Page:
And where are those poisonous bulbs made? Well, every one that I’ve seen so far has been made overseas (or south of the border) for one or another of our “American” companies. After all, there would probably be too much expense dealing with manufacturing a product in this country that used mercury, due to those same environmentalists. Naturally, the politicians are invested in many of those companies. Plus, you can be sure that someone with access to cheap mercury has been spending money to convince folks that mercury bulbs are the “green” alternative to incandescent.

I realize that this post is part fact and part conjecture and a bit vague. But my purpose was to make it clearer that conspiracy theories are not always technically correct, yet are still valid as to the effect on the people involved, both the victims and those who benefit.

Meanwhile back on our ridge, we still have power and the snow stopped quite some time ago. Thank you, Lord! © 2014

Saturday, March 1, 2014

Wood Smoke


I took the dog out a few minutes ago and smelled the heavenly scent of wood smoke drifting from my neighbor’s place. I grew up with wood heat. Both sets of grandparents had a grate. A wood fire said “home” to me then as much as coming home after dark to find the back porch light on and smelling the country supper cooking in the kitchen. We sold firewood for our living in the winter, so I often smelled it when I went with Dad on deliveries, too. It was always a pleasant sight to see the smoke curling from the chimney after a cold day of working outside. It meant warmth, food and being re-united with the people that I cared about.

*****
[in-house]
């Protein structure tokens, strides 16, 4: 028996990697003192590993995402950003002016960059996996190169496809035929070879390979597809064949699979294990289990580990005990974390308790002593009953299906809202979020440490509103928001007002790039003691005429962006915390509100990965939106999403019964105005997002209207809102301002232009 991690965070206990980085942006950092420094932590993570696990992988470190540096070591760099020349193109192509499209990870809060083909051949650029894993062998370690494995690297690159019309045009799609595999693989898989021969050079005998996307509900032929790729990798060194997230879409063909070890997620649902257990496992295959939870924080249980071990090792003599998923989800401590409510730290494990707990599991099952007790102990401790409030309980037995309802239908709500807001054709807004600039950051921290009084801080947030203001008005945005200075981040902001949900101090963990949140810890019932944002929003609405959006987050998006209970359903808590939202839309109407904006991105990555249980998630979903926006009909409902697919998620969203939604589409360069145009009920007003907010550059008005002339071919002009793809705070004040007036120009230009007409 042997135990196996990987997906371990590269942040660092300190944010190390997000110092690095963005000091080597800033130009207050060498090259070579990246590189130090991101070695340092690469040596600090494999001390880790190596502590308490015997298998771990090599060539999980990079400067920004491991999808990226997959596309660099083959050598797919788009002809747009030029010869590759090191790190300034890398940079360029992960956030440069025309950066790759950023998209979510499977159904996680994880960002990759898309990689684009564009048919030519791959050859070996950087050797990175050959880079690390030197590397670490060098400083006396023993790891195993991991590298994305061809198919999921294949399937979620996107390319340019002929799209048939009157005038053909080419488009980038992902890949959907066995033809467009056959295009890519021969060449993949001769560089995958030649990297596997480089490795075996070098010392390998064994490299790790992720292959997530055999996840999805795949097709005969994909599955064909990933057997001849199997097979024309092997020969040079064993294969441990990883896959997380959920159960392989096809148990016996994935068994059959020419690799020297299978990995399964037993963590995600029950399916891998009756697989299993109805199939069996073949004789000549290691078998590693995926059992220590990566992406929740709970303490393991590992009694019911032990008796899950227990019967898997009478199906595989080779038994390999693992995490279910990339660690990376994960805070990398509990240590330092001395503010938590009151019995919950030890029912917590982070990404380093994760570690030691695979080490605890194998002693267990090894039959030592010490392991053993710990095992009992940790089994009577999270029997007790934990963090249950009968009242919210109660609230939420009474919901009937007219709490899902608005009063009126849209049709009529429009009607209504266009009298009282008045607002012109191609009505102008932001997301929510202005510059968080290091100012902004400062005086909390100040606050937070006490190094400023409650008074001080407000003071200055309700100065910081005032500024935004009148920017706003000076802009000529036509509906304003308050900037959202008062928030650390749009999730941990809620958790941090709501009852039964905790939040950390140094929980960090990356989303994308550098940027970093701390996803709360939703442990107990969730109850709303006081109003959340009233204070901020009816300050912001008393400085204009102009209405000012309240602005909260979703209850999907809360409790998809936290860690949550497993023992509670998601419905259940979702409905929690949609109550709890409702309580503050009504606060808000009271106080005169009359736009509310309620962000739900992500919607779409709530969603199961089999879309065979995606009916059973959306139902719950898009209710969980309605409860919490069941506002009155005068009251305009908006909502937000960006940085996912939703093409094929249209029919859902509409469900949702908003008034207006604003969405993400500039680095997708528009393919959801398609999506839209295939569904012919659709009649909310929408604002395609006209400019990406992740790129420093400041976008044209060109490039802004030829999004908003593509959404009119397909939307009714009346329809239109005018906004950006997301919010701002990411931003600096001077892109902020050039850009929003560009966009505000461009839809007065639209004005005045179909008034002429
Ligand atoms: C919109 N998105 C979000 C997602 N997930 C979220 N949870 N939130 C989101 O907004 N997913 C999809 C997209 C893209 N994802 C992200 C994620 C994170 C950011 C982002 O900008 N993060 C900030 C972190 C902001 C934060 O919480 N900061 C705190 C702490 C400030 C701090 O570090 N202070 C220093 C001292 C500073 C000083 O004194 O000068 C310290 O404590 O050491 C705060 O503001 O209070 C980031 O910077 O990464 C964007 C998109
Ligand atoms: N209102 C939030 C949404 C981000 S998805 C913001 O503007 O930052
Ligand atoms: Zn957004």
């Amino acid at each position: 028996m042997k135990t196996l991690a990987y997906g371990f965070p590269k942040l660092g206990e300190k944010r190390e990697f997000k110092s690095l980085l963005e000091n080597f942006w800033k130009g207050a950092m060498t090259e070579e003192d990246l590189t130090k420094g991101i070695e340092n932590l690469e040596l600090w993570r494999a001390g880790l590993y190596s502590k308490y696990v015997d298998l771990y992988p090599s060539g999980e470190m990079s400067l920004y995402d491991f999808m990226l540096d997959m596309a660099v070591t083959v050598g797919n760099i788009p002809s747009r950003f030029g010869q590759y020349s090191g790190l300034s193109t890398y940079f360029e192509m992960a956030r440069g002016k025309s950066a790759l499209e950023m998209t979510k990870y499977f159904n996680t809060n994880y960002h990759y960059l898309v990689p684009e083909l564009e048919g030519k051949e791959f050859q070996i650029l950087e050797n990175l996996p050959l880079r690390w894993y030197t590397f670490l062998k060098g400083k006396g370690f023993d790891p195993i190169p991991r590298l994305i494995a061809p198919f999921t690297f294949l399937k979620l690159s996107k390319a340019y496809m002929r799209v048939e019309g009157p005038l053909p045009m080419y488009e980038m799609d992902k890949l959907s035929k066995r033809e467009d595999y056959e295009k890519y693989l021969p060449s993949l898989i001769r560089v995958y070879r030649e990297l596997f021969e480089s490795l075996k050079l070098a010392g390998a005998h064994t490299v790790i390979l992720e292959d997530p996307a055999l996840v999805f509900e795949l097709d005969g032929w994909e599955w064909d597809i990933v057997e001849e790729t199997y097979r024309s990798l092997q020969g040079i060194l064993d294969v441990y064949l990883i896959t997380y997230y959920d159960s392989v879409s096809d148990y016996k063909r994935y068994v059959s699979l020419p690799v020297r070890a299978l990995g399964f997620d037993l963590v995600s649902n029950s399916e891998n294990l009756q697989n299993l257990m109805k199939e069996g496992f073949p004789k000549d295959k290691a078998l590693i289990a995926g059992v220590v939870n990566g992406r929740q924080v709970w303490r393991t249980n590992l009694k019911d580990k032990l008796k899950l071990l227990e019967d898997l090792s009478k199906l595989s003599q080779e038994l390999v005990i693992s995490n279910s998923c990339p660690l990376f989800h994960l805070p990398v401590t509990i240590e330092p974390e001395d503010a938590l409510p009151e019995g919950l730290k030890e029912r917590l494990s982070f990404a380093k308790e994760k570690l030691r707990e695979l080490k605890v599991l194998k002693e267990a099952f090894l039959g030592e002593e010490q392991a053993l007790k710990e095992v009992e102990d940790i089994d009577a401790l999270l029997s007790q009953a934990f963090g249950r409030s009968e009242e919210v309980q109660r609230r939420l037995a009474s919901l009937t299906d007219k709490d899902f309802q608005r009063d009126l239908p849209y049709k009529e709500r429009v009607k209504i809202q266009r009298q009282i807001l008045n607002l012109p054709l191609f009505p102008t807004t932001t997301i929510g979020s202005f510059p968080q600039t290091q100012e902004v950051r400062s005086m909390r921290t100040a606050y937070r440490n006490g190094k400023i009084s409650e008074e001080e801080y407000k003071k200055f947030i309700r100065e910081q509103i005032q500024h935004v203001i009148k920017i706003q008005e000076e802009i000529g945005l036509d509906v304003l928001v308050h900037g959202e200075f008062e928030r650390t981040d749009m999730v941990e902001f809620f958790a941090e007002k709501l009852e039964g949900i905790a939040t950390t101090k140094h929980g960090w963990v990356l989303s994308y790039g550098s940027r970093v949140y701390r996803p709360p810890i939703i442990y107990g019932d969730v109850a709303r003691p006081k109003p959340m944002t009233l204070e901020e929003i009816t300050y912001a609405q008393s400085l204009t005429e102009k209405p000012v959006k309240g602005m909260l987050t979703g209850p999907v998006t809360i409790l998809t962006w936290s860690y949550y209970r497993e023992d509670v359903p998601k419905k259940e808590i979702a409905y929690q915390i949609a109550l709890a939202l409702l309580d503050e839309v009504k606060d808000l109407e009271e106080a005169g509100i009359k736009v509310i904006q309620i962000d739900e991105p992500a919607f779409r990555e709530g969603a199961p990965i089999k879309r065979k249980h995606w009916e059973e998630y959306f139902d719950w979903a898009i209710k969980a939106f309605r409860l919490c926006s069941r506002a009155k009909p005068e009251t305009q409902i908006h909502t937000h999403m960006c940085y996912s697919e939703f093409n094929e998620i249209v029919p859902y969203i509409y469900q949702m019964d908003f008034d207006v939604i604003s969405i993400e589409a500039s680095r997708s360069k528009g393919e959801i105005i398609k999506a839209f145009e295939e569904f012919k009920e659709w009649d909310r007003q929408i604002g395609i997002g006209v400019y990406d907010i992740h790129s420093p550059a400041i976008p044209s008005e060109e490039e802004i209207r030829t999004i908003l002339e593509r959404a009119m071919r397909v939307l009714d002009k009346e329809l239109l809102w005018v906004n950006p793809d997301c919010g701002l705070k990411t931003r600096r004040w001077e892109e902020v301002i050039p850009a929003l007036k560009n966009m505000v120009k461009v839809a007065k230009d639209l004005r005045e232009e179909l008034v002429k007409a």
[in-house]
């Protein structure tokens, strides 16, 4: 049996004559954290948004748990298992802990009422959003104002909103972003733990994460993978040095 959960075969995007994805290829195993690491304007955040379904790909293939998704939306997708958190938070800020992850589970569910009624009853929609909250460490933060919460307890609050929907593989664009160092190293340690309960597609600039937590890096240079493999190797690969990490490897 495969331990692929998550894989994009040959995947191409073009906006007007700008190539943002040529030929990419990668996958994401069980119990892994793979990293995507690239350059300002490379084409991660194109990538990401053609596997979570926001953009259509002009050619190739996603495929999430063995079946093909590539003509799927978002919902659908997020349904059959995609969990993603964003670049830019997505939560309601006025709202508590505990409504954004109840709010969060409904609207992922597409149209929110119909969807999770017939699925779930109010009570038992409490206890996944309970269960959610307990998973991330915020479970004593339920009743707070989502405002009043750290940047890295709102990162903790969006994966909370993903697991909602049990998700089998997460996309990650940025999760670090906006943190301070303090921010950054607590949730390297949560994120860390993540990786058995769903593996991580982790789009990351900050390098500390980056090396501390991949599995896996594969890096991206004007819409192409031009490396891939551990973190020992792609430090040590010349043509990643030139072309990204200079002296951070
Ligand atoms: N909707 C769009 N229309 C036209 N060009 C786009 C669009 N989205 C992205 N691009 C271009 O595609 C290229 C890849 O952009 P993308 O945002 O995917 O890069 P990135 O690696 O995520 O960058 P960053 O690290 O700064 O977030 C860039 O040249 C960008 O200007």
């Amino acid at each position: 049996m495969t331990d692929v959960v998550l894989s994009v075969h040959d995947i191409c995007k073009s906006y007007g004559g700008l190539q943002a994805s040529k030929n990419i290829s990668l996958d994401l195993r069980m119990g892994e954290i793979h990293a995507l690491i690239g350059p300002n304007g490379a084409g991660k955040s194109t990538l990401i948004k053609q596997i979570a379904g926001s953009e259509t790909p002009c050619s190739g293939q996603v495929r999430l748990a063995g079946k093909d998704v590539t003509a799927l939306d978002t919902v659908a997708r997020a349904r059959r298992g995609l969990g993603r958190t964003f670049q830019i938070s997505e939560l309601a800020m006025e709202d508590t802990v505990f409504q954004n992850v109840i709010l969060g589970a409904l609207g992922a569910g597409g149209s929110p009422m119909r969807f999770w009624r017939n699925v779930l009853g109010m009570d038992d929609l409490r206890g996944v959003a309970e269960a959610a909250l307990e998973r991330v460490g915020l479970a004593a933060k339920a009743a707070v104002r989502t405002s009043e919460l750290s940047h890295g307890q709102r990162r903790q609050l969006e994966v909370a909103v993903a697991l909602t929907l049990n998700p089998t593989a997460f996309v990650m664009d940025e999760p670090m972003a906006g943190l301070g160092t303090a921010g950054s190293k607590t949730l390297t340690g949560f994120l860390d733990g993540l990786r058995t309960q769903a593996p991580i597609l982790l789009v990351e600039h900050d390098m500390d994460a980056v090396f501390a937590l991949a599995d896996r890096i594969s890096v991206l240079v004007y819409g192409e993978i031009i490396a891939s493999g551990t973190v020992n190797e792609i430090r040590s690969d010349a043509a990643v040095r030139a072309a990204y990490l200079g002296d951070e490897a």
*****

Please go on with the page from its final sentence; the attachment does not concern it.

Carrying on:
It meant the same to me when I had my own home. Sadly, I let some “expert” (scammer) chimney sweeps clean my chimney once and they ruined it, later causing a chimney fire that necessitated tearing the top half of the chimney down. Foolishly, I caved into my wife’s wishes to switch to gas heat. She complains just as much about being cold these days as she did then. The main difference is that I now pay a fortune to heat this place some months. I miss not having a gas bill. I miss being able to hover around the stove when coming in from the cold. I miss seeing the smoke curling from my chimney when I return from going somewhere else. I miss the scent of good oak wood, or the crisp smell of burning pine. My wife says she doesn’t miss the extra dust, and I understand that. But I still miss heating with wood, if not all the work involved. And I still miss that wood smoke. © 2014